- Gastric Emptying Study: Patients eat radioactive eggs (or substitute such as oatmeal) and we literally watch how long it takes the stomach to empty to see if it’s rapid, normal, or delayed.
- F-18 FDG PET/CT: Inject radioactive sugar. Cancer cells use higher amounts of sugar than most noncancer cells and cancer cells literally “light up.”
See, pretty straightforward.
Nuclear medicine is split into two categories: single photon imaging and dual photon imaging.
Conventional Nuclear Medicine – Single Photon Imaging
Bread and butter nuclear medicine consists of single-photon imaging and can be found in the majority of hospitals. 99m-technetium is the radioactive element of choice thanks to its excellent imaging properties and comes in an easy-to-use and store generator.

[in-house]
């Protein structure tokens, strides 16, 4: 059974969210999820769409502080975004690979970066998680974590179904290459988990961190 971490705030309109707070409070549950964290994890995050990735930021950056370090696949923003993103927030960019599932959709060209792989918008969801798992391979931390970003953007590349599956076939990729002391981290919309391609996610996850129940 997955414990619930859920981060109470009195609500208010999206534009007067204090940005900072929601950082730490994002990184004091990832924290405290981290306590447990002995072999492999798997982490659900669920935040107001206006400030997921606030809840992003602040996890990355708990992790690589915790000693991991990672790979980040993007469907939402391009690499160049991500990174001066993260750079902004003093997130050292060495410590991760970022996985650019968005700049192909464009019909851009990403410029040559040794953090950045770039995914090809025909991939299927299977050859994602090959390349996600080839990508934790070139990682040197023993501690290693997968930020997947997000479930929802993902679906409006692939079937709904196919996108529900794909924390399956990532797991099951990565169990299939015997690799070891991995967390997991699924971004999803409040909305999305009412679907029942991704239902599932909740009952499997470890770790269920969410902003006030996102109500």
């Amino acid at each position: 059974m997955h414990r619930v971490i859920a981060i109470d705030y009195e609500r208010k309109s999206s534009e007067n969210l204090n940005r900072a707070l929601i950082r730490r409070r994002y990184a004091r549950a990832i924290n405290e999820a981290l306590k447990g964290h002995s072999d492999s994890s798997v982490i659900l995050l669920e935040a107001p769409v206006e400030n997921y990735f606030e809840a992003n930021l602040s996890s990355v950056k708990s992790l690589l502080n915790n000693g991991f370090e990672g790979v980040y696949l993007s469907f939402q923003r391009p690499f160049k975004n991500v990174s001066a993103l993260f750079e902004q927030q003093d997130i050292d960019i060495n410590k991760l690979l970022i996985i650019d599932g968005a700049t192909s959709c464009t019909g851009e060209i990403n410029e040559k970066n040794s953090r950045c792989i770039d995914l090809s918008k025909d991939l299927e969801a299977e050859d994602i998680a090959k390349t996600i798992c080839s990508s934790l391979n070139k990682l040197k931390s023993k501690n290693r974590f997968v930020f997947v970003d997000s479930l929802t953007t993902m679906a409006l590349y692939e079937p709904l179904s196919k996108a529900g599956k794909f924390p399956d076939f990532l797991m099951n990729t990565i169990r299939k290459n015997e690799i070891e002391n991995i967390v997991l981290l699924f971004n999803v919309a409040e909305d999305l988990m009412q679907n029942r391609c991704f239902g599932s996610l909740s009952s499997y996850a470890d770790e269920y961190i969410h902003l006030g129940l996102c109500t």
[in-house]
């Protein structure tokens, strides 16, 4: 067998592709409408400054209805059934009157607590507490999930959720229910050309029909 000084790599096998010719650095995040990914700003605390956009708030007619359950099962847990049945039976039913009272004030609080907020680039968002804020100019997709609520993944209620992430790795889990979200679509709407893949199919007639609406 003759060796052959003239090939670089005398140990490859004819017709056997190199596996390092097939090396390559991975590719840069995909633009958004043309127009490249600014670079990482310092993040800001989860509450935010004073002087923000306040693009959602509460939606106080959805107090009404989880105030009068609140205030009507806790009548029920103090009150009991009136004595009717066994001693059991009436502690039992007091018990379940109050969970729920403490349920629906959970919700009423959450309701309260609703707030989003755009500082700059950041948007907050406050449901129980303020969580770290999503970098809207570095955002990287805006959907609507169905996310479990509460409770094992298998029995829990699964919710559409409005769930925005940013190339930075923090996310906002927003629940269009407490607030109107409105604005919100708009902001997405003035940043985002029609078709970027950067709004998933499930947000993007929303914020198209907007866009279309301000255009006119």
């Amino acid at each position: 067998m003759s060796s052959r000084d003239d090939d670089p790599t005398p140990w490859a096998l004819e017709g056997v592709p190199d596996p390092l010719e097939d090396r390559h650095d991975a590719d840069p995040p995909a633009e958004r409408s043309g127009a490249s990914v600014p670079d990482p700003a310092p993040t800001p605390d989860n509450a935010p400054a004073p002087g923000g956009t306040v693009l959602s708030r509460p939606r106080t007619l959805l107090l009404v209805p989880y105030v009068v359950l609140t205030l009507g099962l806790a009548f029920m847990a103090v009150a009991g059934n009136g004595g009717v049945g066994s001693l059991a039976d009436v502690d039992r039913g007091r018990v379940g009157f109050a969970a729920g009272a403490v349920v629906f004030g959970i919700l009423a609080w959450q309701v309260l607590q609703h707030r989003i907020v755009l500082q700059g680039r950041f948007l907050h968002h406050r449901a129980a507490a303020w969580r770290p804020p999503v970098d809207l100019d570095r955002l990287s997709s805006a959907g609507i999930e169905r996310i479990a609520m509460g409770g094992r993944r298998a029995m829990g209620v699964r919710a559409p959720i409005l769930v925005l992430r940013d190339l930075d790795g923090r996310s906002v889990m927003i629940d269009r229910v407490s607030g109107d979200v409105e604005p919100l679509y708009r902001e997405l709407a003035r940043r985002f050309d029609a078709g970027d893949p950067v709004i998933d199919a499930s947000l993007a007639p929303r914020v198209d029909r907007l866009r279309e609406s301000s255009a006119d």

All radioactive elements in this category decay by emitting a single photon (gamma ray) per element (hence “single photon imaging”).
Examples include: HIDA scans (cholecystitis, bile leak), ventilation/perfusion scans (pulmonary embolism), myocardial perfusion/stress test, lymphoscintigraphy (sentinel lymph node detection in breast cancer and melanoma patients), gastric emptying scan (gastroparesis), Octresoscan (images neuroendocrine tumors), and many more.
Positron Emission Tomography (PET) – Dual Photon Imaging
Positron emission tomography (PET) is a type of nuclear medicine that uses radioactive elements that create positrons (the antimatter equivalent to an electron) and images the light (photons) produced when a positron annihilates with an electron (E=mc2 – the mass of each particle turns into a light particle, aka photon).